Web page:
Review by Amanda Gilmore for Mr. Will Wong
The Nightingale takes place in 1825 on the British colony of Van Diemen’s Land, which is now known as Tasmania, Australia. The Film follows the story of a young Irish convict, Clare (Aisling Franciosi), who is serving time in order to be given her ticket to go back home by British officer Hawkins (Sam Claflin). One night, Hawkins and fellow officers, under his directives, commit horrific acts of violence against Clare, her husband, and their newborn child. This sets her out on a hunt, with the help of Aboriginal guide Billy (Baykali Ganambarr), through the wilderness to find them and exact her revenge.
This is a harrowing effort for Writer-Director Jennifer Kent (The Babadook). Kent never shies away from the traumatizing acts these men repeatedly carry-out. She forces the audience to watch with great anxiety and feel every ounce of pain Clare is experiencing. It isn’t only Kent‘s pays meticulous attention to details in creating an atmosphere. Her focus is the injustice the indigenous people and women convicts faced. We get a balanced view between Clare’s perspective and that of the Aboriginal People, particularly Billy, who helps her track down the men who savagely attacked her family.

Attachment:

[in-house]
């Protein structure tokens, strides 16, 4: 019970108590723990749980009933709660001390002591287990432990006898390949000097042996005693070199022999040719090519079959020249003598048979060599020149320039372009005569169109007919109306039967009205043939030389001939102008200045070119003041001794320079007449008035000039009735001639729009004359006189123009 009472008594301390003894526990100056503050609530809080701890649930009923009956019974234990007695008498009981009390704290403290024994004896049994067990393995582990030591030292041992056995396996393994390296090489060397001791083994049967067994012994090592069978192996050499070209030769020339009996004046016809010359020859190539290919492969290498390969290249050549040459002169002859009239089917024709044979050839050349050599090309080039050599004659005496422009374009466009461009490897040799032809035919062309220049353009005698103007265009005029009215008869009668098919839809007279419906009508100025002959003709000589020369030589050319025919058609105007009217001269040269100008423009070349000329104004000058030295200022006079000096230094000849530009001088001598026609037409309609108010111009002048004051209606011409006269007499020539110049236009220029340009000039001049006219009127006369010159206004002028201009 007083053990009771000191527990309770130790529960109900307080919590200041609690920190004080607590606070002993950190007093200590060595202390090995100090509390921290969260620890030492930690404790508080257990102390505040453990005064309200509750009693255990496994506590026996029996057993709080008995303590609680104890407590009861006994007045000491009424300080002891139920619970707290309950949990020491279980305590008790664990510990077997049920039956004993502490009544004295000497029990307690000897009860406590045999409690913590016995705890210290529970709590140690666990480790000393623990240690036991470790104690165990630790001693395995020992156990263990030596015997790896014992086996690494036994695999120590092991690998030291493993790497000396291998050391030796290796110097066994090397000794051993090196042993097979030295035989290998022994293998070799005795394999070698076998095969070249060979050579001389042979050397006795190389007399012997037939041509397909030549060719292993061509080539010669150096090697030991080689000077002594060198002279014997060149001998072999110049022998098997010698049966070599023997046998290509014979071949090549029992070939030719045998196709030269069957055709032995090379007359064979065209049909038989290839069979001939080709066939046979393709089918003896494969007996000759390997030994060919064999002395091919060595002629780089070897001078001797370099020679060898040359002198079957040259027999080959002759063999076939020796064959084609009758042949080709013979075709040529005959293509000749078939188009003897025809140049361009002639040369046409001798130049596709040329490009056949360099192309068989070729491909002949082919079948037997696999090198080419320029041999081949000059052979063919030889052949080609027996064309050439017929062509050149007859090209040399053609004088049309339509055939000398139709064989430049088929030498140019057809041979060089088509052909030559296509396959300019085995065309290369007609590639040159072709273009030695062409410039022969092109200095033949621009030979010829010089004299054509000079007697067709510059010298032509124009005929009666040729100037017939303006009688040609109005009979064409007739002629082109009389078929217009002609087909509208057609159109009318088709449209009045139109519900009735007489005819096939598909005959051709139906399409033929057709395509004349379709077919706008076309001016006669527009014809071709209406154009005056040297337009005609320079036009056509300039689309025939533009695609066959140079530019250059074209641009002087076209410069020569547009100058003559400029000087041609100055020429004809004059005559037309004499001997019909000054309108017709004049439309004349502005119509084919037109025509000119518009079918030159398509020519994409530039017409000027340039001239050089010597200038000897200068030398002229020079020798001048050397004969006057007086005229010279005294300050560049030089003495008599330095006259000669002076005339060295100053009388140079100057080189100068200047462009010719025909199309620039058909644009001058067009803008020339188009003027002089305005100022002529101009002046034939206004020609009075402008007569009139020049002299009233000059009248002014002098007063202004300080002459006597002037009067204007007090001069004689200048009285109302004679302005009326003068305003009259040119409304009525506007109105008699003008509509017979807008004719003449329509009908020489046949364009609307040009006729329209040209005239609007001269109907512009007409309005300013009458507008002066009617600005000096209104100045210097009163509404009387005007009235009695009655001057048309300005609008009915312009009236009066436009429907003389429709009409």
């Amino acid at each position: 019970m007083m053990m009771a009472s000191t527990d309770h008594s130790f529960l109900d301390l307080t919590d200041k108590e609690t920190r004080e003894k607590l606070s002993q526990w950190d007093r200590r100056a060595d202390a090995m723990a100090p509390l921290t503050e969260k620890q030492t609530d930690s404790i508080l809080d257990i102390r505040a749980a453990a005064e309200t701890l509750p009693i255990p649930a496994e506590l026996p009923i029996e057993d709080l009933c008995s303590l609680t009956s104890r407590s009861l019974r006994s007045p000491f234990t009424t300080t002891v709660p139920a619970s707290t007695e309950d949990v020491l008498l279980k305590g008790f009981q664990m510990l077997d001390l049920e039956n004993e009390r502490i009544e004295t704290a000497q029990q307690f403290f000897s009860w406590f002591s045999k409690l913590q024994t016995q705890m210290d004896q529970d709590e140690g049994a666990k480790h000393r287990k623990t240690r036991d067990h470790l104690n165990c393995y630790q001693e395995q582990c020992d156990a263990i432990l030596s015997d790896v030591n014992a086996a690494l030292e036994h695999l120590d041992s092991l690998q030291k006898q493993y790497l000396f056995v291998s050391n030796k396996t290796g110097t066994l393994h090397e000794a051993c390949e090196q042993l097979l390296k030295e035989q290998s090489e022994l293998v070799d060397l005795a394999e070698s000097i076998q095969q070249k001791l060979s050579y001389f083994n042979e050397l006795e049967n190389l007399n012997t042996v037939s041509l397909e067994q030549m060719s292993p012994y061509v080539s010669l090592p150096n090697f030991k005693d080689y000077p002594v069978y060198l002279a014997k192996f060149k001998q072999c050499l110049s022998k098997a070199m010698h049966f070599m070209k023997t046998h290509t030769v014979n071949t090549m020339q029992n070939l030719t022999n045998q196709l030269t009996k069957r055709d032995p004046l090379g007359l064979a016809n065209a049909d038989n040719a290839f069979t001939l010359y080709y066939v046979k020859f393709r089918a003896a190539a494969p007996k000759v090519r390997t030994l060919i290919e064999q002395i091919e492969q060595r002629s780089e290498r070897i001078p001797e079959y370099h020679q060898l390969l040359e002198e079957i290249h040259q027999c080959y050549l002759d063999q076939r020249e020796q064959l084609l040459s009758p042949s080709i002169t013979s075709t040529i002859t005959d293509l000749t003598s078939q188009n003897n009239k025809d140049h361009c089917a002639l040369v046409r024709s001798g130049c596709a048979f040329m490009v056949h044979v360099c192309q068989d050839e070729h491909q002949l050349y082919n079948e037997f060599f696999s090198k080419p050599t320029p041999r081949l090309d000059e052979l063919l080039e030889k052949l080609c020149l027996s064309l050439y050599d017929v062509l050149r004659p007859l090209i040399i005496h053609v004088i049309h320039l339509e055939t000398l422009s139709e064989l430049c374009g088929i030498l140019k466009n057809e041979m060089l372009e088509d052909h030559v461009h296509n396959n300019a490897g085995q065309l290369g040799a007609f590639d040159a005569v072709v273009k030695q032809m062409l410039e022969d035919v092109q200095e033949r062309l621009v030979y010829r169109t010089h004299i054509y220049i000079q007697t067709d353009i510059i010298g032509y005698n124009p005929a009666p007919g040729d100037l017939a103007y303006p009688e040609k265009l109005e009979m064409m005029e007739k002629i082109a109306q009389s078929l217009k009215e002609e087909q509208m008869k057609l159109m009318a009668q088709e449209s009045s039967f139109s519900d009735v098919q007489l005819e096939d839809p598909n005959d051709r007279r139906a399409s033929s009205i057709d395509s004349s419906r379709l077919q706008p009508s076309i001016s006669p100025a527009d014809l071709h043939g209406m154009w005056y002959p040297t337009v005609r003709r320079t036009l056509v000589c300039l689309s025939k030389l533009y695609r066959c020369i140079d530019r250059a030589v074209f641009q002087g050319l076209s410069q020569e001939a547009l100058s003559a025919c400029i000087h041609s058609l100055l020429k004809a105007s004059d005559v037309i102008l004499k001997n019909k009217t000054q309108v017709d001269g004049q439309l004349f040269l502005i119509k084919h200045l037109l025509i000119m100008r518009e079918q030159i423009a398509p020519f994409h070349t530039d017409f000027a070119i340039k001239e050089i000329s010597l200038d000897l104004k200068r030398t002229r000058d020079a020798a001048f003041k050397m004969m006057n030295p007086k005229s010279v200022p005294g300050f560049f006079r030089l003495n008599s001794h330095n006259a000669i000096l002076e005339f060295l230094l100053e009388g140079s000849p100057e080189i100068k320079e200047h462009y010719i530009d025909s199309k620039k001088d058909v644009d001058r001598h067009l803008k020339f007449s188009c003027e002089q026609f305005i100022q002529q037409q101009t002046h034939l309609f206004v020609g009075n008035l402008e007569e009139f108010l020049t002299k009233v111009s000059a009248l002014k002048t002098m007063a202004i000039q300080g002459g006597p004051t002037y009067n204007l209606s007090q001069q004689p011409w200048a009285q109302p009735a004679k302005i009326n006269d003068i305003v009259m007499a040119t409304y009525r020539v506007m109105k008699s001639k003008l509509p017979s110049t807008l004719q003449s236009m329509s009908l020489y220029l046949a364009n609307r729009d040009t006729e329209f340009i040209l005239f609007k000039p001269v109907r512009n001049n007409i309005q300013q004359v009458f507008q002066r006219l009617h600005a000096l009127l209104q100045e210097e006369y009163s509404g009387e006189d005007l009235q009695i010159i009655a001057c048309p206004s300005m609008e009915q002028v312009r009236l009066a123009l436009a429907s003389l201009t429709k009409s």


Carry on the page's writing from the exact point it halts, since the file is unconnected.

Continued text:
The entire Cast is great, with a breakthrough performance from Franciosi, who we have previously seen in BBC’s The Fall. She is a powerhouse who never seems to run out of steam. She displays every range of emotion from pain, happiness, confusion, fear and rage without having to say a word. Claflin is unlike any other character we’ve ever seen from him. He disappears into the sinister Hawkins, giving one of his most frightening and memorable performances to date.
The Nightingale screens at Sundance on Fri., Jan 25 at 8:30PM at The MARC PC, Sat., Jan 26 at 6:30PM at Rose Wagner SLC, Mon., Jan 28 at 11:30PM at Prospector Square PC, and Wed., Jan 30 at 12PM at The Ray PC.
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